Wednesday, September 14, 2016

Canebrake Rattlesnake Joins Edisto Island Serpentarium

Heyward Clamp on Sept. 8 with new arrival
On Saturday, September 3 in the late afternoon, Marie Elliott of Edisto Island saw the massive rattlesnake crossing a dirt road and heading for a ditch. She is the niece of Heyward Clamp, founder of the Edisto Serpentarium, and quickly called his cell phone number to alert him of the situation. While she maneuvered her car back and forth to thwart the rattler from crossing the road, Clamp arrived at the scene in five minutes and used tongs to pick up the snake and secure it in a box he keeps at the ready in his truck.

Coachwhip snake on display at Serpentarium
Brothers Ted and Heyward Clamp milking a Diamondback Rattler,
so the venom can be used for medical science
Clamp told me that this canebrake rattlesnake will be used as an educational animal in their poisonous snake display and it will also be tapped for future venom production. “This snake has no rattles and that is actually not uncommon, since they are less flexible than a snake and the brittle rattles can break off just crawling through heavy brush,” said Heyward Clamp. “And it is not true that you could age a rattlesnake by counting rattles because they shed their skin multiple times during the course of any one year. The canebrake rattler has not been measured with a ruler because making it straighten out would be putting unnecessary stress on it,” said Heyward Clamp. “But I’ll make an educated guess based on my 50-years of handling snakes, and I think the length is right around five-feet long."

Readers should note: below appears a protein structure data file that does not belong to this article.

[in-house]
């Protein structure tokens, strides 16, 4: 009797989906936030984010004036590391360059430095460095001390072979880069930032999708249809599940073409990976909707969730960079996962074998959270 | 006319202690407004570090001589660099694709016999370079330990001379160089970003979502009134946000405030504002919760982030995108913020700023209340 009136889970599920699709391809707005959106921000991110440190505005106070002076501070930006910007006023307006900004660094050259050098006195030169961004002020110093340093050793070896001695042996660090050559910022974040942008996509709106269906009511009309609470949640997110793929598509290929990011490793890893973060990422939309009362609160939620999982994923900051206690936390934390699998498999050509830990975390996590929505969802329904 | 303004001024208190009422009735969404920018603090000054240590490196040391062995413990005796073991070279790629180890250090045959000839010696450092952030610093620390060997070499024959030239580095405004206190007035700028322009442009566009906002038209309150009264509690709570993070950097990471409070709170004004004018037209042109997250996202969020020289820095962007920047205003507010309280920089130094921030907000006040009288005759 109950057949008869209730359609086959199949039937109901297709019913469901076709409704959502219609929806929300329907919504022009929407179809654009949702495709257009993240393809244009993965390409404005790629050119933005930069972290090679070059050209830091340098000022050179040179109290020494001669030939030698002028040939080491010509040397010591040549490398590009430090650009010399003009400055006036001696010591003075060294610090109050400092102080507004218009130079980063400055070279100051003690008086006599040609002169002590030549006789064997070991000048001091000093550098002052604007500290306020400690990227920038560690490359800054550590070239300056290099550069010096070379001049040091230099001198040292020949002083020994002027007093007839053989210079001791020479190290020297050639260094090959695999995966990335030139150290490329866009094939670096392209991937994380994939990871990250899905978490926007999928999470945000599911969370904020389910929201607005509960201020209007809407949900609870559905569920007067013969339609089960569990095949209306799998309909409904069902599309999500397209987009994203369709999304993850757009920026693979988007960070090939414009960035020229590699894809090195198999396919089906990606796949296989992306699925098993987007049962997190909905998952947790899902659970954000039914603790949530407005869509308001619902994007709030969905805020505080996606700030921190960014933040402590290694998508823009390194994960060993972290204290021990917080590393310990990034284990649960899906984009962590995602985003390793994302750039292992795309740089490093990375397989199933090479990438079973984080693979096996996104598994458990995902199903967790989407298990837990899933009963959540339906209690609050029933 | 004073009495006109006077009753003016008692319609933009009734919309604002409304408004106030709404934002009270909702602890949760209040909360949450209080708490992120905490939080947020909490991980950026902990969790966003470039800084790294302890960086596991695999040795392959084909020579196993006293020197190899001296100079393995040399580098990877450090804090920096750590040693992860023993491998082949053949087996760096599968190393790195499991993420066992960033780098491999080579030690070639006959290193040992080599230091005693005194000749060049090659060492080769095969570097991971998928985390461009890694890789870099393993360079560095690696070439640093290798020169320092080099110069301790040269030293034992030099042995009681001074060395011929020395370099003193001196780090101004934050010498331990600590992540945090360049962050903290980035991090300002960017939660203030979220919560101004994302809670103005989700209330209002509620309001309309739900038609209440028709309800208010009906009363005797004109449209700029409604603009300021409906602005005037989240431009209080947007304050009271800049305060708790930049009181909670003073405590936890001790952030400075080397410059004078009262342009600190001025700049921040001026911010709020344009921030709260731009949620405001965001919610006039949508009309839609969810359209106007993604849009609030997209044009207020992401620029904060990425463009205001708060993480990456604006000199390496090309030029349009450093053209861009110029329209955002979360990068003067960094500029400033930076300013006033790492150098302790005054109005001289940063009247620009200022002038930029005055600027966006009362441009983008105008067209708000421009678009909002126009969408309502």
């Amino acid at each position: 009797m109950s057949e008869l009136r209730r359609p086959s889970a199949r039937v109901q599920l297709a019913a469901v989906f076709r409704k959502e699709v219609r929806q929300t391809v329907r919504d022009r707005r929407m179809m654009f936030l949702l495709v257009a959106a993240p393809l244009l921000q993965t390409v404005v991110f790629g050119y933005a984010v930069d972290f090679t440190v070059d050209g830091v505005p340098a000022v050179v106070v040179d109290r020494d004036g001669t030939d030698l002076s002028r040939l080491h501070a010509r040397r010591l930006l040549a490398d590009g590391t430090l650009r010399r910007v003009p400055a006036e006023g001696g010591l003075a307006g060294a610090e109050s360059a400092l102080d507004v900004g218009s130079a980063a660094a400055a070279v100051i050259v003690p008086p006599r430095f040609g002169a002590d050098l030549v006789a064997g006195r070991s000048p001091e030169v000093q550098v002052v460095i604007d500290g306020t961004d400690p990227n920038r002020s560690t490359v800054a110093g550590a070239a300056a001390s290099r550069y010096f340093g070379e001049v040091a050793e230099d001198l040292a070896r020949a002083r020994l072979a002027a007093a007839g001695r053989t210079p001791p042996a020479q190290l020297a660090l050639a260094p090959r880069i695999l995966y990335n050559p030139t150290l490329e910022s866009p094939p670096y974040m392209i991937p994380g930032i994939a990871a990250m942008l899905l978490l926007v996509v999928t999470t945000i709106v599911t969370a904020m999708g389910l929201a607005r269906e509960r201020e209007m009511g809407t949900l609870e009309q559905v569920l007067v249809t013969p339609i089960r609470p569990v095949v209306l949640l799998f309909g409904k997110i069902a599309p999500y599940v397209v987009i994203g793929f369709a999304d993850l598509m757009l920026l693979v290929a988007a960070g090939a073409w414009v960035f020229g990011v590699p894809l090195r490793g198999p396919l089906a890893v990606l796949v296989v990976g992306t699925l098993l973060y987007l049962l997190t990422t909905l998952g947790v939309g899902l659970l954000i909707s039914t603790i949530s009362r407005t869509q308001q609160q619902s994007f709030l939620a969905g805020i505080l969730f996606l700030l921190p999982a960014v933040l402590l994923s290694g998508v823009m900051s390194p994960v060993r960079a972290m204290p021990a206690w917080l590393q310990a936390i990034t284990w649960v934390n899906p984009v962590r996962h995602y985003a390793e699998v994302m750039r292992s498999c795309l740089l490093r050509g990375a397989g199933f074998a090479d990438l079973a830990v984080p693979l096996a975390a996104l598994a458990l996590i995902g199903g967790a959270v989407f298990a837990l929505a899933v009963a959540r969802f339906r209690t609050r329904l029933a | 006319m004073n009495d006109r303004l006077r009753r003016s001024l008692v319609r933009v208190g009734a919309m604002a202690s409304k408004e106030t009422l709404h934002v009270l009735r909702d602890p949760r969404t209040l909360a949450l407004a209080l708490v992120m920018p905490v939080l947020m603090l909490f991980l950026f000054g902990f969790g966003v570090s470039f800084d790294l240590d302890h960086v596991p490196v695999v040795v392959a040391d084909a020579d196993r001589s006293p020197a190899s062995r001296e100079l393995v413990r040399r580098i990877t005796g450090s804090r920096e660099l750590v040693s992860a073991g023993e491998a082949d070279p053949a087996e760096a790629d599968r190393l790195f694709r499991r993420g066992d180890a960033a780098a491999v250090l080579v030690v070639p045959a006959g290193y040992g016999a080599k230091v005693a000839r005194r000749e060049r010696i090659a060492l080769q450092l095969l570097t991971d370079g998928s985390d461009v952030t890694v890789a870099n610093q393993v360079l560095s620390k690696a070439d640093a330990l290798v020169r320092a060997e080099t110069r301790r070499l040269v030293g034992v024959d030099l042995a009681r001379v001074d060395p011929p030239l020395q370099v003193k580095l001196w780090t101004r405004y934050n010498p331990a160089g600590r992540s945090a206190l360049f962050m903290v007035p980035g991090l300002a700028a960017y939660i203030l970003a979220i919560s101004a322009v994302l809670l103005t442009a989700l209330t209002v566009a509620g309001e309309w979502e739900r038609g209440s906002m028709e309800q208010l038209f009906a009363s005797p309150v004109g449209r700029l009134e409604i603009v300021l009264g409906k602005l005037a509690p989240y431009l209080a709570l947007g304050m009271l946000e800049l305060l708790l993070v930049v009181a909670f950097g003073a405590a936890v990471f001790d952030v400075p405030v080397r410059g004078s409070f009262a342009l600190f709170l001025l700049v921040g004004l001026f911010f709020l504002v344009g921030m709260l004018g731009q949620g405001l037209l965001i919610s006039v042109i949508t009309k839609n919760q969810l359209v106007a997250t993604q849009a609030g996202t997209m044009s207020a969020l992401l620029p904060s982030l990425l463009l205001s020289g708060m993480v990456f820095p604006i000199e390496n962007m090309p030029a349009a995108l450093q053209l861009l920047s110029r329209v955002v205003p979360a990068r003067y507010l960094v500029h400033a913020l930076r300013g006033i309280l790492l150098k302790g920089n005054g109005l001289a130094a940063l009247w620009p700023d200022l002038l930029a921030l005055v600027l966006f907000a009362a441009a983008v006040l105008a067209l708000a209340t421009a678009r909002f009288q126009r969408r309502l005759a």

What a great educational facility in the Lowcountry

“Venomous snakes are moving more this time of year because they mate in the fall of the year, “ said Heyward Clamp. “They have their young a year later in the fall, so typically I get more calls about snakes on the move and sightings of small snakes after Labor Day.” Another myth is that snakes travel in pairs, but Clamp says this is not true. However, during mating season a male snake may trail a female snake, like a buck running after a doe during the whitetail deer rut. For more information visit the Internet at Edisto Serpentarium.

To ready the entire feature article in the newspaper click on Colletonian

To view past blog entries on snakes click September Snakes Seen Slithering - Duck Season Snakes -  2014 Snakes at SEWE - 2016 SEWE

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